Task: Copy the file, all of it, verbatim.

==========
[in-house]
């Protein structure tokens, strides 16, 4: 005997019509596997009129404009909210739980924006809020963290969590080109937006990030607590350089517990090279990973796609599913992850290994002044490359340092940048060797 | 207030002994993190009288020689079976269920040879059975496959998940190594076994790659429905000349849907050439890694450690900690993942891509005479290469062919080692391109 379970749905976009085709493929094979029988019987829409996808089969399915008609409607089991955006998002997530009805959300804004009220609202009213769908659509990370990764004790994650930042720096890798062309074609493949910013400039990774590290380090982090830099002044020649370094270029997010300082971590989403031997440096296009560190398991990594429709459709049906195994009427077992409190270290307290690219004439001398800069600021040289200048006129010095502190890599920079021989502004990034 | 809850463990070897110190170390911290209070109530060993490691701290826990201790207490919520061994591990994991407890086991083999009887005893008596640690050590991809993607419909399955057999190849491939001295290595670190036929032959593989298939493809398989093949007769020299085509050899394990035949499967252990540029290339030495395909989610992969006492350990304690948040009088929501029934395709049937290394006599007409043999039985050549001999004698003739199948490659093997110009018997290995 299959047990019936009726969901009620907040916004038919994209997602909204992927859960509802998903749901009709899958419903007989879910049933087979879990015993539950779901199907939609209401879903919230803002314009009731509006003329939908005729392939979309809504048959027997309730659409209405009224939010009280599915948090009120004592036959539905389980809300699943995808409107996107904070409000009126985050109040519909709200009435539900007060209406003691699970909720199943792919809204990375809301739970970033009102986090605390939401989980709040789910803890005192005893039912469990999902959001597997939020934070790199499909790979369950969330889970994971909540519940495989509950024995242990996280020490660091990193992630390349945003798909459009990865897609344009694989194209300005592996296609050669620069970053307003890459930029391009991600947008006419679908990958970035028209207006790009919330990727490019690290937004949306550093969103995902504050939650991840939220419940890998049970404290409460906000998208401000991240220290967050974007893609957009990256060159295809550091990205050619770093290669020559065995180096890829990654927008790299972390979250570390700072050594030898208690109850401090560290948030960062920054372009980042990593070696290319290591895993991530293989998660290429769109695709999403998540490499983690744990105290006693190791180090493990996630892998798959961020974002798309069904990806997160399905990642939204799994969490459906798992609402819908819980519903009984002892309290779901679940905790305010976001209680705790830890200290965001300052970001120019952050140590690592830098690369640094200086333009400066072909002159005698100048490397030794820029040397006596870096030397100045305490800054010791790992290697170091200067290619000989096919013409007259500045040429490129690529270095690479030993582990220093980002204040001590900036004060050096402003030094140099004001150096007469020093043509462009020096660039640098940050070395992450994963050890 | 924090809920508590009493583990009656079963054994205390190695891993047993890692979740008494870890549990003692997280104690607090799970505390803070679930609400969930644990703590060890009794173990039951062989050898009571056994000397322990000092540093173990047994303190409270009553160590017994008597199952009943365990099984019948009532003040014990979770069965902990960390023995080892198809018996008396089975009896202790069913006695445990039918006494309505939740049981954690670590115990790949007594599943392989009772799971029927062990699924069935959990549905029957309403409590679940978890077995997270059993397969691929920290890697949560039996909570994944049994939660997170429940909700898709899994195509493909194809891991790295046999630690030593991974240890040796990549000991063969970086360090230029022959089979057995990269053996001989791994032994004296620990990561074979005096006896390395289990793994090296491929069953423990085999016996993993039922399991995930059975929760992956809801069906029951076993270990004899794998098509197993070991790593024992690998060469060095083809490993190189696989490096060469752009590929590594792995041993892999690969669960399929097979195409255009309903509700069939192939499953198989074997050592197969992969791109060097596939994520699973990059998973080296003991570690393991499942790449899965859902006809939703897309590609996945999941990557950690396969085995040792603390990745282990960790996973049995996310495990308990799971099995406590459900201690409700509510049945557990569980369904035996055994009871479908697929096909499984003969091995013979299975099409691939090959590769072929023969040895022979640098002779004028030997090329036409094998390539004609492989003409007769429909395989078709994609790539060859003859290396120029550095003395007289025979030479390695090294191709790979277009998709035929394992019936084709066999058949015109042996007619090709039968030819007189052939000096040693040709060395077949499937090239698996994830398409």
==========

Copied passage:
[in-house]
């Protein structure tokens, strides 16, 4: 005997019509596997009129404009909210739980924006809020963290969590080109937006990030607590350089517990090279990973796609599913992850290994002044490359340092940048060797 | 207030002994993190009288020689079976269920040879059975496959998940190594076994790659429905000349849907050439890694450690900690993942891509005479290469062919080692391109 379970749905976009085709493929094979029988019987829409996808089969399915008609409607089991955006998002997530009805959300804004009220609202009213769908659509990370990764004790994650930042720096890798062309074609493949910013400039990774590290380090982090830099002044020649370094270029997010300082971590989403031997440096296009560190398991990594429709459709049906195994009427077992409190270290307290690219004439001398800069600021040289200048006129010095502190890599920079021989502004990034 | 809850463990070897110190170390911290209070109530060993490691701290826990201790207490919520061994591990994991407890086991083999009887005893008596640690050590991809993607419909399955057999190849491939001295290595670190036929032959593989298939493809398989093949007769020299085509050899394990035949499967252990540029290339030495395909989610992969006492350990304690948040009088929501029934395709049937290394006599007409043999039985050549001999004698003739199948490659093997110009018997290995 299959047990019936009726969901009620907040916004038919994209997602909204992927859960509802998903749901009709899958419903007989879910049933087979879990015993539950779901199907939609209401879903919230803002314009009731509006003329939908005729392939979309809504048959027997309730659409209405009224939010009280599915948090009120004592036959539905389980809300699943995808409107996107904070409000009126985050109040519909709200009435539900007060209406003691699970909720199943792919809204990375809301739970970033009102986090605390939401989980709040789910803890005192005893039912469990999902959001597997939020934070790199499909790979369950969330889970994971909540519940495989509950024995242990996280020490660091990193992630390349945003798909459009990865897609344009694989194209300005592996296609050669620069970053307003890459930029391009991600947008006419679908990958970035028209207006790009919330990727490019690290937004949306550093969103995902504050939650991840939220419940890998049970404290409460906000998208401000991240220290967050974007893609957009990256060159295809550091990205050619770093290669020559065995180096890829990654927008790299972390979250570390700072050594030898208690109850401090560290948030960062920054372009980042990593070696290319290591895993991530293989998660290429769109695709999403998540490499983690744990105290006693190791180090493990996630892998798959961020974002798309069904990806997160399905990642939204799994969490459906798992609402819908819980519903009984002892309290779901679940905790305010976001209680705790830890200290965001300052970001120019952050140590690592830098690369640094200086333009400066072909002159005698100048490397030794820029040397006596870096030397100045305490800054010791790992290697170091200067290619000989096919013409007259500045040429490129690529270095690479030993582990220093980002204040001590900036004060050096402003030094140099004001150096007469020093043509462009020096660039640098940050070395992450994963050890 | 924090809920508590009493583990009656079963054994205390190695891993047993890692979740008494870890549990003692997280104690607090799970505390803070679930609400969930644990703590060890009794173990039951062989050898009571056994000397322990000092540093173990047994303190409270009553160590017994008597199952009943365990099984019948009532003040014990979770069965902990960390023995080892198809018996008396089975009896202790069913006695445990039918006494309505939740049981954690670590115990790949007594599943392989009772799971029927062990699924069935959990549905029957309403409590679940978890077995997270059993397969691929920290890697949560039996909570994944049994939660997170429940909700898709899994195509493909194809891991790295046999630690030593991974240890040796990549000991063969970086360090230029022959089979057995990269053996001989791994032994004296620990990561074979005096006896390395289990793994090296491929069953423990085999016996993993039922399991995930059975929760992956809801069906029951076993270990004899794998098509197993070991790593024992690998060469060095083809490993190189696989490096060469752009590929590594792995041993892999690969669960399929097979195409255009309903509700069939192939499953198989074997050592197969992969791109060097596939994520699973990059998973080296003991570690393991499942790449899965859902006809939703897309590609996945999941990557950690396969085995040792603390990745282990960790996973049995996310495990308990799971099995406590459900201690409700509510049945557990569980369904035996055994009871479908697929096909499984003969091995013979299975099409691939090959590769072929023969040895022979640098002779004028030997090329036409094998390539004609492989003409007769429909395989078709994609790539060859003859290396120029550095003395007289025979030479390695090294191709790979277009998709035929394992019936084709066999058949015109042996007619090709039968030819007189052939000096040693040709060395077949499937090239698996994830398409």